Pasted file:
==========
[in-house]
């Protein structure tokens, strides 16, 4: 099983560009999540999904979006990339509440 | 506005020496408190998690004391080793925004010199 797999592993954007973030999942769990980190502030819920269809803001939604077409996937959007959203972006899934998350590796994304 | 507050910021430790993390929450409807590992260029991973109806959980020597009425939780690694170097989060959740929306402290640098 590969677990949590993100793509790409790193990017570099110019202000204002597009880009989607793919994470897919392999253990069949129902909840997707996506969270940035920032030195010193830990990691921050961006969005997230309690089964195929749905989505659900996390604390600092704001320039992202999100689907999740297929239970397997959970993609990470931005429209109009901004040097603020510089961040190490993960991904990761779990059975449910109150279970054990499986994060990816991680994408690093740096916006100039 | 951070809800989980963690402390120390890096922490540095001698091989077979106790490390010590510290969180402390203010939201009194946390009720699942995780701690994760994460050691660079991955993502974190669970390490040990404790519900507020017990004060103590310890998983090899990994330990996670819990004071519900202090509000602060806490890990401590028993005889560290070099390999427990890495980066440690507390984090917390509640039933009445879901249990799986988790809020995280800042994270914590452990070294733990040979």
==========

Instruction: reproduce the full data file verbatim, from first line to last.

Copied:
[in-house]
């Protein structure tokens, strides 16, 4: 099983560009999540999904979006990339509440 | 506005020496408190998690004391080793925004010199 797999592993954007973030999942769990980190502030819920269809803001939604077409996937959007959203972006899934998350590796994304 | 507050910021430790993390929450409807590992260029991973109806959980020597009425939780690694170097989060959740929306402290640098 590969677990949590993100793509790409790193990017570099110019202000204002597009880009989607793919994470897919392999253990069949129902909840997707996506969270940035920032030195010193830990990691921050961006969005997230309690089964195929749905989505659900996390604390600092704001320039992202999100689907999740297929239970397997959970993609990470931005429209109009901004040097603020510089961040190490993960991904990761779990059975449910109150279970054990499986994060990816991680994408690093740096916006100039 | 951070809800989980963690402390120390890096922490540095001698091989077979106790490390010590510290969180402390203010939201009194946390009720699942995780701690994760994460050691660079991955993502974190669970390490040990404790519900507020017990004060103590310890998983090899990994330990996670819990004071519900202090509000602060806490890990401590028993005889560290070099390999427990890495980066440690507390984090917390509640039933009445879901249990799986988790809020995280800042994270914590452990070294733990040979």